Trimeresurus kuiburi SUMONTHA, SUNTRARACHUN, PAUWELS, PAWA-NGKHANANT, CHOMNGAM, IAMWIRIYAKUL & CHANHOME, 2021
Can you confirm these amateur observations of Trimeresurus kuiburi?
|Higher Taxa||Viperidae, Crotalinae, Colubroidea, Caenophidia, Alethinophidia, Serpentes, Squamata (snakes)|
|Common Names||Thai: งูหางแห้มกุย (Ngu Hang Ham Kui)|
E: Kui Buri Pitviper
F: Trimérésure de Kui Buri
G: Kui Buri Bambusotter
|Synonym||Trimeresurus kuiburi SUMONTHA, SUNTRARACHUN, PAUWELS, PAWA-NGKHANANT, CHOMNGAM, IAMWIRIYAKUL & CHANHOME 2021|
Type locality: Khao Daeng Sub-district, Kui Buri District, Prachuap Khiri Khan Province, Peninsular Thailand
|Types||Holotype: QSMI 1500 (field number MS 703); adult male |
Paratypes: AUP-02005 (field number MS 701), PSUZC-R 734 (MS 704) and PSUZC-R 735 (MS 731), adult males, QSMI 1501 (MS 702) and AUP-02006 (MS 732), adult females
|Diagnosis||Diagnosis: Trimeresurus kuiburi sp. nov. can be distinguished from all other congeneric species by the combination of its red/purple bands on a green dorsum; white concave suborbital stripe in males; white, spaced vertebral dots in males; pale green belly lacking dark dots or stripe on the lateral sides of the ventrals; partially fused 1st supralabial and nasal scale; 19 dorsal scale rows at midbody; 164–171 ventrals; 63–65 subcaudals in males, 51–53 in females; maximal known SVL of 451 mm; and long, papillose hemipenes. (Sumontha et al. 2021).|
Comparisons: Among these species, Trimeresurus kuiburi sp. nov. is readily distinguished from the widespread Trimeresurus albolabris, the Andaman and Nicobar Islands endemic T. andersonii, the Nicobar Archipelago endemics T. cantori, T. davidi, T. labialis and T. mutabilis, the Cardamom Mounts endemic T. cardamomensis, the Chinese T. caudornatus, the Indo-Burmese T. erythrurus, the Indonesian Tanahdjampea Island endemic T. fasciatus, the widespread T. guoi, the Vietnamese Hon Son Island endemic T. honsonensis, the Indonesian T. insularis, the Southeast Asian T. macrops, the southern Vietnamese-Cambodian T. rubeus, the Indian T. salazar and the Himalayan T. septentrionalis by its dorsal pattern made of purple-red bands on a green background (David & Vogel 2000; David et al. 2003; Grismer et al. 2008; Malhotra et al. 2011; Vogel et al. 2014; Chandramouli et al. 2020; Chen et al. 2020 a–b; Mirza et al. 2020). Its 19 MSR further separate it from Trimeresurus andersonii (21 MSR), T. cantori (27, 29 or 31), T. cardamomensis (21), T. caudornatus (21), T. davidi (21 or 23), T. erythrurus (23 or 25), T. fasciatus (21), T. guoi (21), T. honsonensis (21), T. insularis (21), T. labialis (21 or 23), T. macrops (21), T. mutabilis (21), T. purpureomaculatus (23–29), T. rubeus (21), T. septentrionalis (21) and most specimens of T. venustus (21, rarely 19). (Sumontha et al. 2021).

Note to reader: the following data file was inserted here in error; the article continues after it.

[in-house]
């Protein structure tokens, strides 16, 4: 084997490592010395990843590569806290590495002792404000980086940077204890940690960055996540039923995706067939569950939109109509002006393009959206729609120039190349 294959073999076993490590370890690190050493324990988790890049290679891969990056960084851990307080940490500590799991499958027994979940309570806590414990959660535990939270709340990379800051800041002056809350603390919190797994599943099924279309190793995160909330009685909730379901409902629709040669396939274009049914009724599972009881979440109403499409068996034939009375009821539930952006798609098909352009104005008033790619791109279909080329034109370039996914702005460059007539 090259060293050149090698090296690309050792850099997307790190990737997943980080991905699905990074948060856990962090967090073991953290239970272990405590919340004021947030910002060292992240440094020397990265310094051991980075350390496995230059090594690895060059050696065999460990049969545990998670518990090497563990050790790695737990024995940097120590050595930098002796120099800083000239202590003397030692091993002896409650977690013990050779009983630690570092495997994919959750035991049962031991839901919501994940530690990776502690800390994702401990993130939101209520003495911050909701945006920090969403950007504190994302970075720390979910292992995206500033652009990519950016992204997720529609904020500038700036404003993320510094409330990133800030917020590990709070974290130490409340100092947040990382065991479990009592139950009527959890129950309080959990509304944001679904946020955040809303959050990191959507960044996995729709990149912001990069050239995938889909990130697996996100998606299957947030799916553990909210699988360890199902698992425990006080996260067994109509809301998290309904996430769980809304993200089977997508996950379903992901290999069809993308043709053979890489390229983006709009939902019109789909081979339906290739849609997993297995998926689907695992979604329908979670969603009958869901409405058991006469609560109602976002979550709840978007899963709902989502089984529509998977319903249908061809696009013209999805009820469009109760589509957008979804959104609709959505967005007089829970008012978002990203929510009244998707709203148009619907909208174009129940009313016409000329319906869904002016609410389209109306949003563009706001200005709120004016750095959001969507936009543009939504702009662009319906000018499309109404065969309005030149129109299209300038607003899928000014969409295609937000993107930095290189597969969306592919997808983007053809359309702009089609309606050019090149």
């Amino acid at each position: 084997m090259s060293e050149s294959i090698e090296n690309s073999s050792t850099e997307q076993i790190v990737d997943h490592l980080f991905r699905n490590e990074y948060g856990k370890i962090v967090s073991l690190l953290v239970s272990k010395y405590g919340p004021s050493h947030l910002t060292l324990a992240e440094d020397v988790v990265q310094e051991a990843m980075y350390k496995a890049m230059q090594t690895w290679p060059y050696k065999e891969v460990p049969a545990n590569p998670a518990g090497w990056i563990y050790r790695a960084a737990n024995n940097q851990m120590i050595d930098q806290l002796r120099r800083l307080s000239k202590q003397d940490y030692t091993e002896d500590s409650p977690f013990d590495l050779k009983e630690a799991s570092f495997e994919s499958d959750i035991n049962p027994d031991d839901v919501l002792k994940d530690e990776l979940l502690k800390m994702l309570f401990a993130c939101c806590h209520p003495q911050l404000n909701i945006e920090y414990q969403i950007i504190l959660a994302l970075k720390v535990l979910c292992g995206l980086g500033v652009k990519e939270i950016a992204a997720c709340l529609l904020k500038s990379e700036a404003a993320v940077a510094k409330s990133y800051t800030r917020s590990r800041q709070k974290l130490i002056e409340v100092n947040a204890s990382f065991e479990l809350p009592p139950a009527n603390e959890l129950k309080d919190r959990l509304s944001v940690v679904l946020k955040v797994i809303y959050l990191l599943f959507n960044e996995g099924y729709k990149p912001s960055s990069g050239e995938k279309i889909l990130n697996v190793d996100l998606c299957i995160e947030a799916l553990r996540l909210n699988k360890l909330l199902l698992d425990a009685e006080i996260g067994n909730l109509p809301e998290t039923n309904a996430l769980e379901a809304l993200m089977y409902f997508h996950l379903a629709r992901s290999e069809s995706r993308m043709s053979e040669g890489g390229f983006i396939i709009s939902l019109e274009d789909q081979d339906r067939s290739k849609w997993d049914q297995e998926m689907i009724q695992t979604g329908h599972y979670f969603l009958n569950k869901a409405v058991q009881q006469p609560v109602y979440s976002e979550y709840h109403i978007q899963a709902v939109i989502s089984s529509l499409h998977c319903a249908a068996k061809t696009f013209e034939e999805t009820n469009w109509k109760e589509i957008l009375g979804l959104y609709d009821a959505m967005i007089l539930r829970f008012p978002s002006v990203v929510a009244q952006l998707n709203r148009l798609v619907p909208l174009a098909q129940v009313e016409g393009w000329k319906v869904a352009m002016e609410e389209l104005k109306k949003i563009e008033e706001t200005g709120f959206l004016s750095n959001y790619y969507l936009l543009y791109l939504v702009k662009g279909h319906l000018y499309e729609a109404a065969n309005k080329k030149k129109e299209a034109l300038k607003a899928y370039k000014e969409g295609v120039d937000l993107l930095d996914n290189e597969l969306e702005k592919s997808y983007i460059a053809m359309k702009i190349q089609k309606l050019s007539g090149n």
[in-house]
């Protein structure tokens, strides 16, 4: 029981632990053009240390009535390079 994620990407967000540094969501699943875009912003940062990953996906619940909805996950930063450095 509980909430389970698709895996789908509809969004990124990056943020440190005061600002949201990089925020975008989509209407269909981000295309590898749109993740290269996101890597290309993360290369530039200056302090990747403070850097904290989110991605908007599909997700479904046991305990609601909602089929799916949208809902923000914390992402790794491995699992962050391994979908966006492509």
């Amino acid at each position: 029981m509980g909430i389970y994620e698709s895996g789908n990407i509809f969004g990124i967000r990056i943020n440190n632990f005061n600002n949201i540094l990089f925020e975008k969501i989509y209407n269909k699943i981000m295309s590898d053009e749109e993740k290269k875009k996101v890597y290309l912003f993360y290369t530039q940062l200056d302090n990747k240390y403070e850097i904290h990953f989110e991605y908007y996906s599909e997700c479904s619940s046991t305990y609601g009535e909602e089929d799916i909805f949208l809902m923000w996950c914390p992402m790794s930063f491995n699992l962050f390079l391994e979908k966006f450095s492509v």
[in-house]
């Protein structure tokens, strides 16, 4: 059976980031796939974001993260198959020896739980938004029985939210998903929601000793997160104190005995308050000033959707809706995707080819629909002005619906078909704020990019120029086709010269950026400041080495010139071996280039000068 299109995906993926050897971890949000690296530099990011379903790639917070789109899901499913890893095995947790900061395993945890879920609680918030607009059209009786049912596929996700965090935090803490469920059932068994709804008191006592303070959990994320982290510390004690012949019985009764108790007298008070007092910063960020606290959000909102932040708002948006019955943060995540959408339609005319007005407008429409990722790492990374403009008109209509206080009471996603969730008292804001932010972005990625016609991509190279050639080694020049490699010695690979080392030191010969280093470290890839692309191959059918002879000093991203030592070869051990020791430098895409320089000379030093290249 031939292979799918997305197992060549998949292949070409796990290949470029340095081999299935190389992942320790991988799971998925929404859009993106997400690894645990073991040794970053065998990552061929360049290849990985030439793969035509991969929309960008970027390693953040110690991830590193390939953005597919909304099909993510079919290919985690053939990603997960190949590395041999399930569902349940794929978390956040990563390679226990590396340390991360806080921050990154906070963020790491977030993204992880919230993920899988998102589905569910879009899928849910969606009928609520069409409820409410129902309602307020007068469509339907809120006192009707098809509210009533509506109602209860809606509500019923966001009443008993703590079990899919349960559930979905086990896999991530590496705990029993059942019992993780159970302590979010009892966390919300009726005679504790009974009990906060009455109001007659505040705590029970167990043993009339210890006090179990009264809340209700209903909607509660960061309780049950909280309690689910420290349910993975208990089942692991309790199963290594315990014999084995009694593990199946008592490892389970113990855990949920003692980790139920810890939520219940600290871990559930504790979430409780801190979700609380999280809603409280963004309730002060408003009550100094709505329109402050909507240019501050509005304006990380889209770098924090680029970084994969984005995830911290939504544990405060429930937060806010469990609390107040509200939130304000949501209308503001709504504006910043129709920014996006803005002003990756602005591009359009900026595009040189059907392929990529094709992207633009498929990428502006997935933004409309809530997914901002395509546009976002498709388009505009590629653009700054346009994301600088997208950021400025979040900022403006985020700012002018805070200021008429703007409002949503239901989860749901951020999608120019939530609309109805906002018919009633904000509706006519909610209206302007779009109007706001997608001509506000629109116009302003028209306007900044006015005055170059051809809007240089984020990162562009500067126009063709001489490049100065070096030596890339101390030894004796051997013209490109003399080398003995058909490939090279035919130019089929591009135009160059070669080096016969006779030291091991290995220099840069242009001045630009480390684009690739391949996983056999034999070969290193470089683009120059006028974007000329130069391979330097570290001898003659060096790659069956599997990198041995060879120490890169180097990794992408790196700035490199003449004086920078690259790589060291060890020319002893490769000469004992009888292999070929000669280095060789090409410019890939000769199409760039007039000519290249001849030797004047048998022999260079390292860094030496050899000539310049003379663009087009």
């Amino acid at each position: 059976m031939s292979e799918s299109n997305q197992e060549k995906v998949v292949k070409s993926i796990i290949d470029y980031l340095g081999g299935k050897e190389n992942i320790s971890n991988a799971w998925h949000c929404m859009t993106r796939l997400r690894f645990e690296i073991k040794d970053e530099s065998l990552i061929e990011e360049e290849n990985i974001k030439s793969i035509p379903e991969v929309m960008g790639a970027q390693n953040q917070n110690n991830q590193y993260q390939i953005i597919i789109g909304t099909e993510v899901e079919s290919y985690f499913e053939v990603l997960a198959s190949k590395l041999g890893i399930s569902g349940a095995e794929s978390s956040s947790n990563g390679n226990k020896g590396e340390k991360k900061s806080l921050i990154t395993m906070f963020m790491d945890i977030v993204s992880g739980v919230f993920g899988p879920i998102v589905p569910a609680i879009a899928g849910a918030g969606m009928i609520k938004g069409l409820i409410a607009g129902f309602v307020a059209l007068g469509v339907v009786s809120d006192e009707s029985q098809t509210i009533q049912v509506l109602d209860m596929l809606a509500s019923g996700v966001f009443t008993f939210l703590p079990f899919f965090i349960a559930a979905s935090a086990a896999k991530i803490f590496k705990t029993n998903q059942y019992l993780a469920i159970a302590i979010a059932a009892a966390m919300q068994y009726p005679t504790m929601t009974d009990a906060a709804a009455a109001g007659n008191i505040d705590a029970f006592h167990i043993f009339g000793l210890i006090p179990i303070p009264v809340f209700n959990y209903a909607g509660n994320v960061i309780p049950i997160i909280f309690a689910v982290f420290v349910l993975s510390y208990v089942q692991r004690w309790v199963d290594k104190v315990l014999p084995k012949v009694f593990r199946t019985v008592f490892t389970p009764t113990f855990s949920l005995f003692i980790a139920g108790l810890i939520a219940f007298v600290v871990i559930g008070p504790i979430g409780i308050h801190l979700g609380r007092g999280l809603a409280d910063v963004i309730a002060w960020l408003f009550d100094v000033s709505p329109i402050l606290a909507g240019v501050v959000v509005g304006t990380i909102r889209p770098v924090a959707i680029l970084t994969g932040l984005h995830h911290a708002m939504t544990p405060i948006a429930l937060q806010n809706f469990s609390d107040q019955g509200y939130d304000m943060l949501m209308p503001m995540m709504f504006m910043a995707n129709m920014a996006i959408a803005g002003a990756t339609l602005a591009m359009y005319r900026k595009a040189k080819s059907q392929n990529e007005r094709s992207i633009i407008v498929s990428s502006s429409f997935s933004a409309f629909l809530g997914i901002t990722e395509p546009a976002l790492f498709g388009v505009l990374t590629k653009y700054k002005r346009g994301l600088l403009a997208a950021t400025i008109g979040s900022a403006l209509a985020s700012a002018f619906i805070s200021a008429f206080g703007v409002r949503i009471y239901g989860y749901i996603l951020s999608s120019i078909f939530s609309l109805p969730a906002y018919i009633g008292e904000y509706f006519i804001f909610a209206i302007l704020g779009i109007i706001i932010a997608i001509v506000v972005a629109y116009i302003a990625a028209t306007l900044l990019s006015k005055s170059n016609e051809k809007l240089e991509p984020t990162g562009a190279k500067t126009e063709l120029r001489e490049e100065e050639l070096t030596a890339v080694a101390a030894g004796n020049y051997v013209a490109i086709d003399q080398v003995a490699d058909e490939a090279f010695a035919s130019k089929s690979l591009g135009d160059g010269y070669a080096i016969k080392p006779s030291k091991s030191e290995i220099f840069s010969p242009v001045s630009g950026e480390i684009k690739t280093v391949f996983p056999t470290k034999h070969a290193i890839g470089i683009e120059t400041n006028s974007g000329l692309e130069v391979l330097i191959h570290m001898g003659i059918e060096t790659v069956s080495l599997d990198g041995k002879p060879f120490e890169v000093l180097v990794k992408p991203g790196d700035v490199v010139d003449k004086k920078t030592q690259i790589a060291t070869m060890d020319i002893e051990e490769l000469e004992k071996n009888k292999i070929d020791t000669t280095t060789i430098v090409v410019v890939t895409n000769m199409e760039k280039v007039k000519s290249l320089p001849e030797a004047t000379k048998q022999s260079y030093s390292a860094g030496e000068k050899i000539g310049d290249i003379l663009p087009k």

Color in life: Dorsal surface of head dark green with many scales also partly or entirely dark red, especially on the snout, and the interorbital, temporal and occipital regions. A contrasting white stripe begins under the loreal pit, forms a concave curve under the eye, then continues straight from the 7th to the last supralabial where it stops. Black vertical pupil; iris copper. The background color of the dorsum is dark green, similar to that of the head, with about 62 irregular, dark red crossbands. These red bands are about two dorsal scales long mediodorsally, but narrower on the lower flanks where they are about one dorsal scale long. At the level of the vertebral row, the red bands are generally separated by one dorsal scale. The vertebral row exhibits an interrupted line of white dots, spaced by five or six dorsal scales. Each scale of the lowest dorsal scale row shows a horizontally elongate white spot, forming a continuous white line from the neck to the end of the tail. Most of the scales of the first row also exhibit a smaller red dot, forming a dotted red line. Above the white stripe of the first dorsal scale row, the tail is red, except some thin lighter bands. The infralabials are green and white; the underside of the head is mostly white. The belly is uniformly pale green, of a lighter tone than the background color of the dorsum. (Sumontha et al. 2021).
|Etymology||The specific epithet is a noun in apposition, invariable, in reference to the administrative district Kui Buri in which the type-locality lies.|
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